Religious : : Thoughts from Our Rabbi

From ancient times, our Torah describes the 10 plagues brought by God to force the hand of the Pharaoh, enabling the exodus of our ancestors from Egypt. These 10 plagues attacked the “gods” of ancient Egypt, demonstrating Adonai, God alone, is One and All-Powerful. To counteract the survival of the Egyptian mindset inside the hearts and minds of our ancestors required a direct response. The 10 plagues were that response. Today, a different type of “plague” creates a peril for our Jewish survival and viability. We need an action plan to respond.

From Jerusalem, my teacher Rabbi David Golinkin identifies 10 contemporary plagues threatening our Jewish future:

1. Assimilation: desire of minorities to merge into society

2. Secularism: denial of the value of religion and by extension of our Jewish heritage

3. Individualism: the cult of self-interest in contrast to demands of Jewish Peoplehood

4. Materialism: obsession with acquiring wealth, possessions and technology leaving little space for other commitments

5. Anti-Zionism: Jewish embarrassment caused by relentless unfavorable portrayals of Israel in the media and holding the Jewish State to an impossible standard of behavior

6. Jewish illiteracy: an unprecedented percentage of Jewish people lacking basic Jewish knowledge and even personal motivational Jewish memories

7. Geographic Mobility and Dispersion: increasingly, Jews move to areas with limited Jewish institutional options 8. Jewish religious polarization: much of Orthodoxy is moving to the far right and much of “non-Orthodox” Jewry are moving to the far left, fragmenting Jewish unity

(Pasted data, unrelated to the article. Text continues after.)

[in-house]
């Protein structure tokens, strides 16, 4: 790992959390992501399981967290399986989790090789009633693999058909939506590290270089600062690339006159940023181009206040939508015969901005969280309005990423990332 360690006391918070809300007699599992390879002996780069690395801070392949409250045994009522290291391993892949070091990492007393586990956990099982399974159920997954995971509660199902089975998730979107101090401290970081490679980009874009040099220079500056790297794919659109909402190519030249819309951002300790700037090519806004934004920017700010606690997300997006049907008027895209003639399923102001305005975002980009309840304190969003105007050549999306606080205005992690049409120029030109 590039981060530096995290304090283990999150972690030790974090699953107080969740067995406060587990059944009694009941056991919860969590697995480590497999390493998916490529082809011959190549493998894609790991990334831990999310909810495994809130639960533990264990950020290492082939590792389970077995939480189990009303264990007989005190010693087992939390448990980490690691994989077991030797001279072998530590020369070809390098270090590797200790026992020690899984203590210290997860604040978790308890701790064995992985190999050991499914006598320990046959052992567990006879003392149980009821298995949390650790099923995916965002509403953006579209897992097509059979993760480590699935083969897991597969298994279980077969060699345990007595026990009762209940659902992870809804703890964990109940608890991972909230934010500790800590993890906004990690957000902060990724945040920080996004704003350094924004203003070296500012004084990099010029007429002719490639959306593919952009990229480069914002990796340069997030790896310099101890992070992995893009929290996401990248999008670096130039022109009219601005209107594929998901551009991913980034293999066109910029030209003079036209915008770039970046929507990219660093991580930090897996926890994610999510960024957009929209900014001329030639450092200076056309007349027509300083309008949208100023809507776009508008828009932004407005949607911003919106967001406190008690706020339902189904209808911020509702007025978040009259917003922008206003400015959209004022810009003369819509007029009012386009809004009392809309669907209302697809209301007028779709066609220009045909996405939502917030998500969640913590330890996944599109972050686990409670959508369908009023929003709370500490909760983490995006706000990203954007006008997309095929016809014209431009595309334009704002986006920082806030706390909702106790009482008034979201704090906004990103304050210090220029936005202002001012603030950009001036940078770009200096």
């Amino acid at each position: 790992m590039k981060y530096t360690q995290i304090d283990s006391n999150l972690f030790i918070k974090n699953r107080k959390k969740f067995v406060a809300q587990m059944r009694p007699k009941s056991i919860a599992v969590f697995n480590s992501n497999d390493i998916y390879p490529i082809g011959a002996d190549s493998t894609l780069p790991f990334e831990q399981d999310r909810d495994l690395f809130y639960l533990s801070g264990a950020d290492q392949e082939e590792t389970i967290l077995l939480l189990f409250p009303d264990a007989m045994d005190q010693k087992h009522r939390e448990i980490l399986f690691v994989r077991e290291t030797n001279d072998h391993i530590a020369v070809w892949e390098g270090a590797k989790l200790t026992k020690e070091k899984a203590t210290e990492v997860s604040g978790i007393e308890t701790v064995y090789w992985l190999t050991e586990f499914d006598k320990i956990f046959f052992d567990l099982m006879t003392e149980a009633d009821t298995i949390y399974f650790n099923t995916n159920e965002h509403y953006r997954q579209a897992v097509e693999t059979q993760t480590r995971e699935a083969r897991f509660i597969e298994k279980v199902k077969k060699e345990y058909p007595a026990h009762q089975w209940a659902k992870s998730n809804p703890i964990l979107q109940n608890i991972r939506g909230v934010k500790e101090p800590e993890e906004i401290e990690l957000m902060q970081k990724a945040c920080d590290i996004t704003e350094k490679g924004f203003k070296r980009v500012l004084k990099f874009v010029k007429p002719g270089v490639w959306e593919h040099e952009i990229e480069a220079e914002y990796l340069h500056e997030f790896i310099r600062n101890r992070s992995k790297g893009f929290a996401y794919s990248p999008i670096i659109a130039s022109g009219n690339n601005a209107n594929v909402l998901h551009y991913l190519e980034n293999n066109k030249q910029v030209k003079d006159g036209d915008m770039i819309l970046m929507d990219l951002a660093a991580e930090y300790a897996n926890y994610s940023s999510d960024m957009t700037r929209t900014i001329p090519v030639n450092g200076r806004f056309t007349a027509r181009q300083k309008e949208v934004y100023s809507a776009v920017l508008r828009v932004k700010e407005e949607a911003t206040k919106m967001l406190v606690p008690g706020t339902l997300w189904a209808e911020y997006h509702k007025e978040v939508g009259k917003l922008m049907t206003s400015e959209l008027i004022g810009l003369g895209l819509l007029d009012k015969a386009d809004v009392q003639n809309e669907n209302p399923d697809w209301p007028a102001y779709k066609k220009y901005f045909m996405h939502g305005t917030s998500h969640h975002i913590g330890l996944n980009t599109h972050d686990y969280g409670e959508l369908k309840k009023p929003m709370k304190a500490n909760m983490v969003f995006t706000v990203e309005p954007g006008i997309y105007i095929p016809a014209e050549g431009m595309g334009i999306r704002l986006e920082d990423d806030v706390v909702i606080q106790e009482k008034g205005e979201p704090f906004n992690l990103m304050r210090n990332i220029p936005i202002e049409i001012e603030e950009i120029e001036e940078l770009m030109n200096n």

9. Interfaith marriage: Jews seeking to establish a Jewish home are marrying later – find difficulty meeting spouses; for those who have intermarried, greater the need to be embraced by and nurtured by the Jewish community

10. Erosion of Jewish family structure: in addition to marrying later, Jews are having children later, settling far from extended family, all too often experiencing divorce

An affirmative response is provided by Conservative/Masorti Judaism throughout the world. We serve the needs of 2.1 million folks who self-identify with our Movement: 1.2 million in the US, 350K in Israel, 300K in Latin America, 150K in Canada, 50K in Europe, 50K throughout Mexico, Australia, FSU, Africa and Asia.

Temple Judea is a place to pray and we are a caring community. I do my best both to know Jewish law and communicate Jewish heritage into a modern-day idiom for all stages of life.

Our Judaism balances classic wisdom and scientific truths, both sacred study and historical and critical scholarship.

Our Judaism is non-judgmental; welcoming Jews regardless of current level of observance on “a ladder of commitments.”

Our Judaism is both committed to traditional beliefs and validates theological grappling, doubts, growth and lapses.

Our Judaism sees commitment to Israel and Jewish Peoplehood as a bulwark against assimilation; not as “all or nothing” but along a continuum; committed to Aliya, and visits, programs.

Our Judaism sees “TORAH” as every manifestation of our people’s experiences with God and the world around us: Bible, Talmud, Codes, Midrash, Philosophy, Literature, Ethics, more.

Our unique approach is what my teacher Rabbi Harold Schulweis z”l called “both/and,” rejecting as misguided an “either/or” point of view. “Both/and” is the best manner to respond to current challenges to Jewish continuity. 

B’vrachot, blessings,

Rabbi Dennis